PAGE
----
KAMPALA – The United Nations General Assembly voted overwhelmingly on July 28, 2022, to declare the ability to live in “a clean, healthy, and sustainable environment” as a fundamental human right. The resolution comes at a critical moment in human history as we face an accelerating climate crisis, unprecedented biodiversity loss, and the ongoing threat of pollution all with catastrophic results. The UN acknowledged that one of the greatest threats to the future of humanity is climate change and environmental degradation.
The 2017 Lancet Commission on Pollution and Health Report showed that pollution is currently the leading environmental cause of disease and premature death worldwide. In 2015, pollution-related diseases were responsible for an estimated 9 million premature deaths. Results from the State of Global Air report of 2020 also show that in 2019 alone, air pollution contributed to 6.7 million deaths. In the less developed parts of the world, the people are mainly exposed to dirty air from using dirty fuel in the form of firewood, charcoal and kerosene for cooking. According to the 2011 World Bank Report, 900 million people in Africa use dirty cooking fuels. The Ministry of Energy and Minerals Development estimates that only 41.3% of Uganda’s total population has access to electricity, and up to 93% of Uganda’s total energy needs are met using wood fuel (firewood and charcoal).
The unclean cooking fuels also put a strain on the already stressed forests and other natural resources, for instance, in Uganda’s Buikwe District, the primary source of wood fuel was from forests. In July 2022, Regenerate Africa conducted a baseline study in Zitwe Parish, Ssi Subcounty, Buikwe District, where it was found that over 95% per cent of households relied primarily on wood for their cooking needs. The recognition of the right to a clean and healthy environment as a human right has therefore come at the right time – it entails a pollution-free environment, a safe and stable climate, adequate and nutritious food, and a non-toxic environment, in addition to participation, access to information, and access to justice in environmental problems.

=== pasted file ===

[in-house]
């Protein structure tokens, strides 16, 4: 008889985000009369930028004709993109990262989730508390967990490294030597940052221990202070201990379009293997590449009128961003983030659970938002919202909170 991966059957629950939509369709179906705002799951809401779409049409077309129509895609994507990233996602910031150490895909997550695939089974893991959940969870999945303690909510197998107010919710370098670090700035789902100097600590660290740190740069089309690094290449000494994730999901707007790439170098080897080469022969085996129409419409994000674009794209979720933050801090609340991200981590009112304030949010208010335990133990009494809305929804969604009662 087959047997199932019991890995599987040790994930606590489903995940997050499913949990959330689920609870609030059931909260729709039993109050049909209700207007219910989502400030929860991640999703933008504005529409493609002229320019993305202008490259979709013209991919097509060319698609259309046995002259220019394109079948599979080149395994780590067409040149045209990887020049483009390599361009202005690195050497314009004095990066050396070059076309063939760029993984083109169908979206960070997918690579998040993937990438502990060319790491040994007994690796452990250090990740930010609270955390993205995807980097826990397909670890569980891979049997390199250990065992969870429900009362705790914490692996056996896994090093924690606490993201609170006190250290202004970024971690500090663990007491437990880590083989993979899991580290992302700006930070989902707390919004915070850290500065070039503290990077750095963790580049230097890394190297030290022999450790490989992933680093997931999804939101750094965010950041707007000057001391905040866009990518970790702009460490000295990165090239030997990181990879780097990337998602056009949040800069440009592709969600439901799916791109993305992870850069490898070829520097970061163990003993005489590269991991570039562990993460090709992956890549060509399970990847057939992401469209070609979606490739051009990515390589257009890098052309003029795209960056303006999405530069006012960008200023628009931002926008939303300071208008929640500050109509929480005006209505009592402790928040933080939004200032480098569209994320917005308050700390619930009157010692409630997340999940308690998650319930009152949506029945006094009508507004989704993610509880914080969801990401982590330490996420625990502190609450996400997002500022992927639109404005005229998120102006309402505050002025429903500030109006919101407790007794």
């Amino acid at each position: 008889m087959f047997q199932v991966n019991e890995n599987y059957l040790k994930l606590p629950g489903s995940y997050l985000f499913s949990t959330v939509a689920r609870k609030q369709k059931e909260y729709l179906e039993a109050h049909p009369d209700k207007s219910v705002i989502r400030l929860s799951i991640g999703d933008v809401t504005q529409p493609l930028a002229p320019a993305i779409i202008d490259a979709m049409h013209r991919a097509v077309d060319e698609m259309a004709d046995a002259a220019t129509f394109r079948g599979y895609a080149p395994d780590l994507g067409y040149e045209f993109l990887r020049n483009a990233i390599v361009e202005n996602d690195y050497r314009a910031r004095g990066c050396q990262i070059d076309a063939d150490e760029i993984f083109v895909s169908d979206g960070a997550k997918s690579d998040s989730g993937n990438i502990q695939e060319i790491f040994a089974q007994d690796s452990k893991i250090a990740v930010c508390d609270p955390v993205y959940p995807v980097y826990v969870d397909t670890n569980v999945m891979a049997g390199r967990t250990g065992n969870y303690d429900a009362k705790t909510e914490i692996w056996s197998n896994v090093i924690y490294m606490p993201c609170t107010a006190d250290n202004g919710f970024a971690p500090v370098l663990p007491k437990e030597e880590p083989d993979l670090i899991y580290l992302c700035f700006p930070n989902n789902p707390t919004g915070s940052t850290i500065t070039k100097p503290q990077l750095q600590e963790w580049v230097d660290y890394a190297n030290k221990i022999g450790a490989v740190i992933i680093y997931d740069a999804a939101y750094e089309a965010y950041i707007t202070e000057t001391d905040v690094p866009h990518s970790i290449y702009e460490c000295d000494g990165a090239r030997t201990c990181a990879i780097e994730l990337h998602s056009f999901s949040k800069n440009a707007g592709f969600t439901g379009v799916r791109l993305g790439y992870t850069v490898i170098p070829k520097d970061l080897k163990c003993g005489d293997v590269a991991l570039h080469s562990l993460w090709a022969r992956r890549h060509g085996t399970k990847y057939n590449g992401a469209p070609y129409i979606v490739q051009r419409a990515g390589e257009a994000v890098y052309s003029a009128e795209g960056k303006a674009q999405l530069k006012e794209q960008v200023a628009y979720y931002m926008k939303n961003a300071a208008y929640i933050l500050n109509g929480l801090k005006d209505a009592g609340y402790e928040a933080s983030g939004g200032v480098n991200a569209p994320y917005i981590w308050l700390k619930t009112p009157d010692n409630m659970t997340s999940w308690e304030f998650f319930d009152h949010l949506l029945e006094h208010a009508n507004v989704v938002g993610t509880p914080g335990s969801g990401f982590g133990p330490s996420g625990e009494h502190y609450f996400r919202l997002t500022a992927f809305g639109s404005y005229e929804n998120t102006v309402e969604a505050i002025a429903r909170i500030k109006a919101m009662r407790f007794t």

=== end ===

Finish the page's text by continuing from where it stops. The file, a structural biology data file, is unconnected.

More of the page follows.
Global efforts have been made to ensure people live in clean and healthy environments through instruments like the 2030 Agenda on Sustainable Development, the Sustainable Development Goals, and the United Nations Framework Convention on Climate Change. Regionally, blocs have entered agreements to curb pollution, for example, the East African Community’s Protocol on Environment and Natural Resources on Management of Chemicals and the Eastern African Regional Framework Agreement on Air Pollution (Nairobi Agreement, 2008).
On a national scale, in Uganda, the right to a clean and healthy environment is constitutional under Article 39 of the 1995 Constitution 1995, which has been buttressed in various court cases like Nyakaana v National Environment Management Authority (NEMA) and Others (Constitutional Appeal 5 of 2011)  UGSC 14 (August 20 2015); and Water and Environment Network (U) Limited and 2 Others v NEMA and Anor (Consolidated Miscellaneous Cause 239 of 2020)  UGHCCD 30 (May 07 2021).
Declarations can be catalysts for change and vital tools people use to pressure governments and private companies to protect or improve human well-being. The provisions also need not remain on paper. For the resolution to have an effect in reducing pollution and supporting climate and environmental justice across Africa, we need to undertake an array of measures. However, actual efforts need to be taken to curb human activities leading to pollution of the environment and negative impacts on the people and natural environs. This can be achieved through: –
Policy, legal and regulatory transformation to support the protection of rights. This includes implementing sufficient safeguards for human rights and the environment at all levels. It entails improving the space for human rights and environmental defenders such as civil society and the judiciary. Protecting the right to a clean, healthy and sustainable environment requires concerted efforts from all stakeholders – governments, businesses, civil society organisations and non-governmental organisations. All in all, every person has a role to play to ensure a clean, healthy and sustainable environment, for both the present and future generations.
Trees being cut down for firewood in Zitwe Parish, Ssi Subcounty, Buikwe District (Copyright Regenerate Africa: 2022)
The author, Susan Nakanwagi is a lawyer, PhD scholar – University of Dundee, and a Natural Resources and Governance Specialist at Regenerate Africa.